About The Artist

Artist’s Statement

“I have been interested in the human condition since my teenage years. I became involved in the dance community in NYC in the early 1980’s, and the dancers themselves became a powerful influence on my style. This led to my focus on the clean lines and strongly articulated forms that have become such a central aspect of my work.

Trained as a classical musician, I grew up living and breathing art as discipline, with a goal to achieve transcendent virtuosity as a means to expressing inner thoughts, feelings and impressions. This grounding shaped my approach to the development of my artwork, and I unconsciously followed the same pattern, working without questioning the hundreds of thousands of hours necessary to achieve mastery of the form. This classical, traditional approach has rewarded me over and over again, especially now that I am past the onerous repetition and can make my figures fly…

I very much enjoy collaborative ventures, in the shop and with clients, to arrive at a successful fulfillment of the expectations and ideals of all those involved in the project. I believe that creativity does not exist outside the context of problem solving activity, and that the less we have to work with, or the greater the constraints, the more we’ll be required to pull from within ourselves to achieve an excellent result.”


Milon Townsend has been making artwork in glass for nearly 50 years. Self-taught, he has created a vast body of work, from perfumes and paperweights to one-of-a-kind sculptures. His training in classical music was instrumental in his tendency to create objects with form, balance and harmony.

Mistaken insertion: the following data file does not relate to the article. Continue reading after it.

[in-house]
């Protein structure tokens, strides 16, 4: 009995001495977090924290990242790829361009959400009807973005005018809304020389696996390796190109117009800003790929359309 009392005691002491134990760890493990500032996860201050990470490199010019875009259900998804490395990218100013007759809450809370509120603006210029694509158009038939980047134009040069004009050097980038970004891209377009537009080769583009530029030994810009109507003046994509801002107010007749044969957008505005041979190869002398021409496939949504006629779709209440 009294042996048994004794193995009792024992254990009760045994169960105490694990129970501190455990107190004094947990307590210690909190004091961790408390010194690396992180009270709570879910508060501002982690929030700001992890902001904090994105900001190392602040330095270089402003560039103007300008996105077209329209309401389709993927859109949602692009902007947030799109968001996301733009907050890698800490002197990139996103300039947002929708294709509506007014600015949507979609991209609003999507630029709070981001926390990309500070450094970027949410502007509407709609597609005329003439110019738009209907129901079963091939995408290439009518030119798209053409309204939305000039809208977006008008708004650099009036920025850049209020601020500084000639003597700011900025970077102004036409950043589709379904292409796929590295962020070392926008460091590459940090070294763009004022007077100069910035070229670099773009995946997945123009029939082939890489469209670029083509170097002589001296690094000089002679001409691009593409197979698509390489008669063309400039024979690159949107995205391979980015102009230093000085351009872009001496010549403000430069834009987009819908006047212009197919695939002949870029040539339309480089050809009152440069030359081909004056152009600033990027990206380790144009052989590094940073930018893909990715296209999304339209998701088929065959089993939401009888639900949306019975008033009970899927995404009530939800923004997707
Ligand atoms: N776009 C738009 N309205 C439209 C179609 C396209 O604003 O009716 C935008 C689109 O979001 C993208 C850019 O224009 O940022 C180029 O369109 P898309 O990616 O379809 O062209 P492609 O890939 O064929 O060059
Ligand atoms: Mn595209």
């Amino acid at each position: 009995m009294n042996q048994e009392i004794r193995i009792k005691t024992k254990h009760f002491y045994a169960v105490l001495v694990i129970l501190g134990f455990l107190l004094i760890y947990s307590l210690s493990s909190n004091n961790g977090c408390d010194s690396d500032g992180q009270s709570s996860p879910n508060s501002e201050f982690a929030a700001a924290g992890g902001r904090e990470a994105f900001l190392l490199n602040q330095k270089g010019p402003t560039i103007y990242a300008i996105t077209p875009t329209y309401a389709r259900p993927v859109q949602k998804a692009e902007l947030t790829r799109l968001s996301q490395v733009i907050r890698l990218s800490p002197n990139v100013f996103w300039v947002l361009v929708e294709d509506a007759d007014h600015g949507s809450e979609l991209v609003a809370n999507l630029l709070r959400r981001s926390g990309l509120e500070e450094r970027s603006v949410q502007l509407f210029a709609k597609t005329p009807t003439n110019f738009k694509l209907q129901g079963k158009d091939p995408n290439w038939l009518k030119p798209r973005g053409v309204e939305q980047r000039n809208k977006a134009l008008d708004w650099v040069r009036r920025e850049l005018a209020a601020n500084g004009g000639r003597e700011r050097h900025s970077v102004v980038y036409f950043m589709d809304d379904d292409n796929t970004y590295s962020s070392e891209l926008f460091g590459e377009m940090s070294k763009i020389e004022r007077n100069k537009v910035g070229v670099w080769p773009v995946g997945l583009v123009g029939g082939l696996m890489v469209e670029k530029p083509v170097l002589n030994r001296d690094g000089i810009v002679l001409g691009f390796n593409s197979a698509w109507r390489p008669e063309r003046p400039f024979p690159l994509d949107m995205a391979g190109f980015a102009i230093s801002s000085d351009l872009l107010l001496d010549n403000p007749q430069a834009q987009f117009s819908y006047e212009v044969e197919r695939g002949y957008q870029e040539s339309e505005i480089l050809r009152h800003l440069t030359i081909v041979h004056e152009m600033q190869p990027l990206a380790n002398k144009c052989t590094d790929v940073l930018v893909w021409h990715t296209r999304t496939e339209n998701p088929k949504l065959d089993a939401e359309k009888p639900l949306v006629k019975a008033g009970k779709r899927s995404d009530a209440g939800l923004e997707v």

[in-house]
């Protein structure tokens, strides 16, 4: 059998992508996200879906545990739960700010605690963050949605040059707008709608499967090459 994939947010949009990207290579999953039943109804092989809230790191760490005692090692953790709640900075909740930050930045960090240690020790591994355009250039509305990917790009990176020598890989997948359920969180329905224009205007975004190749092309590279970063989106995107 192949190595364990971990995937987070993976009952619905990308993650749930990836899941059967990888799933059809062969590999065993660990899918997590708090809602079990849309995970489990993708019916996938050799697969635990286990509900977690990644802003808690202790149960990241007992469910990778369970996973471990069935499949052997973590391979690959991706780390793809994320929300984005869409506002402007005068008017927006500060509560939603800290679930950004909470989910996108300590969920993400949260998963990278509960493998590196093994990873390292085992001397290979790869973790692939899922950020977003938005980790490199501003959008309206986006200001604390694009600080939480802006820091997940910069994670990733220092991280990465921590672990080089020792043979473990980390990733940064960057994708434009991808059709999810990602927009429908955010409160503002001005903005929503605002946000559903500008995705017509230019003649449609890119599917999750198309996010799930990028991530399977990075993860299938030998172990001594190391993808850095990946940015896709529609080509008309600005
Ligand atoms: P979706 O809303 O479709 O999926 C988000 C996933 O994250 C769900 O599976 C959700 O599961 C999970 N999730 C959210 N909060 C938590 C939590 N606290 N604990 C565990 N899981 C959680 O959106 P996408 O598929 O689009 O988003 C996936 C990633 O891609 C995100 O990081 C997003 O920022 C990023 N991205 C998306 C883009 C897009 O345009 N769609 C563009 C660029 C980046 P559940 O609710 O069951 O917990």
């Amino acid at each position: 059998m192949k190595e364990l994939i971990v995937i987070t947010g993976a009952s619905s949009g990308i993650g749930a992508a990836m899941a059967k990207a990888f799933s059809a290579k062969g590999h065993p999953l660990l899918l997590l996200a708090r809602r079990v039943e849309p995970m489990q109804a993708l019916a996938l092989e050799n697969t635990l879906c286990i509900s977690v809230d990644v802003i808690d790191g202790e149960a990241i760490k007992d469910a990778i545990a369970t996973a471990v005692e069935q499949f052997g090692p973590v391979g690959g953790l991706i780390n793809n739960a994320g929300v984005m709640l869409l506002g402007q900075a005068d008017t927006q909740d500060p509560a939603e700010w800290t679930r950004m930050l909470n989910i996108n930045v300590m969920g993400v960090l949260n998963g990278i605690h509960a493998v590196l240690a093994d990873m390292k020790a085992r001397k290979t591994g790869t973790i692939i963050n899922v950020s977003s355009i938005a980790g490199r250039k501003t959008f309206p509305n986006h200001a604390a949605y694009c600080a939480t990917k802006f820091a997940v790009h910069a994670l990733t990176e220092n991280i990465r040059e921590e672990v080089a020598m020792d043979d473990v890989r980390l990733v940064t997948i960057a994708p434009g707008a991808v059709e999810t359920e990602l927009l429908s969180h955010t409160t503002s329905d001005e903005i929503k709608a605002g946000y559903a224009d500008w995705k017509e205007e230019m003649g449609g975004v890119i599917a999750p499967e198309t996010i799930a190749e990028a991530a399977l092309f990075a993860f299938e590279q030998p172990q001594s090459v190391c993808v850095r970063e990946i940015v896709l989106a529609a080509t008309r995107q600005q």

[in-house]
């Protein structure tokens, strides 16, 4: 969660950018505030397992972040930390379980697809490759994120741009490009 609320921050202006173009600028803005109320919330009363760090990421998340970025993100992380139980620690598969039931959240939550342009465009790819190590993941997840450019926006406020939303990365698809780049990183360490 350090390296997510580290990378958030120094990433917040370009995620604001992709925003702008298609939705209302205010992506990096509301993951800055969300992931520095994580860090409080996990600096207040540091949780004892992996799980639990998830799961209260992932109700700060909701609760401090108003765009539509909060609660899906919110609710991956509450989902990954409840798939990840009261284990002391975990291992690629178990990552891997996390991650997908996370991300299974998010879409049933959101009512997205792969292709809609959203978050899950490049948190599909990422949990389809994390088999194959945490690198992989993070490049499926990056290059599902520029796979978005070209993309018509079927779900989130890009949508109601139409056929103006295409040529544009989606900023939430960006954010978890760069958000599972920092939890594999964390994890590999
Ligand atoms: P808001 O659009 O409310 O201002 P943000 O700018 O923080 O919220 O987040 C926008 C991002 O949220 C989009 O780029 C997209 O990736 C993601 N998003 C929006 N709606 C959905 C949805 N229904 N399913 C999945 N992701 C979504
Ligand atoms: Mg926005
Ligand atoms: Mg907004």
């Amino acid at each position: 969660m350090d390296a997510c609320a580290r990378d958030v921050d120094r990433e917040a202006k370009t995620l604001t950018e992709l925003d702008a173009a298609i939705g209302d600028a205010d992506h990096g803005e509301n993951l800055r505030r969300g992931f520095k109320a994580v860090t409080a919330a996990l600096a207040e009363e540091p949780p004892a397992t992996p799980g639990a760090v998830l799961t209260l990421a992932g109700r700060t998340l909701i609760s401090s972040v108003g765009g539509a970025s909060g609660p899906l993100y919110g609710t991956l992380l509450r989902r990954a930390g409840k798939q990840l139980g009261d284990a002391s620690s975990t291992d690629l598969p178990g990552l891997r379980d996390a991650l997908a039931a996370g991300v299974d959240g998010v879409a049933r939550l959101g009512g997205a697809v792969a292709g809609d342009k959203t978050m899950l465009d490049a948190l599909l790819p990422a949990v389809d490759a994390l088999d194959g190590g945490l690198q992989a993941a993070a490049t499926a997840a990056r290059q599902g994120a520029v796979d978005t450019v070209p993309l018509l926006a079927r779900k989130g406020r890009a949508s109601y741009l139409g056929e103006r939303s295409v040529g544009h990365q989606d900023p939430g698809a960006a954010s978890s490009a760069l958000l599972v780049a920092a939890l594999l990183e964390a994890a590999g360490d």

12 years in NYC exposed and immersed him to the world of dance. This interest quickly evidenced itself in his work. To this day, he is known for his understanding of the human form, and his expressive use of it in his artwork. Primarily a flameworker, for the past 15 years Townsend has been exploring kiln casting, creating, experimenting and transferring his vocabulary of human forms to this new process.

         “I am interested in human relationships and development, and use the figures in my pieces to look at how we grow, change, influence and are influenced by our environment. I use both positive and negative forms within the glass sculptures that I make, as the glass itself can appear either solid or instubstantial.”              

         Townsend is the author of numerous books, and hundreds of articles on the topics of glass process, creative thought, and career development for artists. He has also produced a series of videos, demonstrating the techniques that he has developed, making them available to other artists in his field.

         His work is included in the collections of the Carnegie Art Institute, the National Liberty Museum, and the Corning Museum of Glass. He has created works for Pres. George Bush (the elder), Arnold Palmer, and Cyrus Vance. Corporate clients include Bristol-Myers-Squibb, AT&T, Ford, & BusinessWeek magazine. His work has been featured on the covers of Omni and Aviation Week & Space Technology magazines.   

He was a board member of The Arts Business Institute, a non-profit organization that assists artists in acquiring the skills to succeed in their careers. He speaks and teaches at seminars and workshops around the world, on glass technique, marketing for artists, and on living a fulfilling life.      

         He has taught at RIT’s School of American Crafts, at Urban Glass in NYC, been a visiting artist at RISD and is a regular teacher at The Studio at the Corning Museum of Glass.  Milon works just outside a small village near Rochester, New York, with Kiyoko, his wife of nearly 40 years.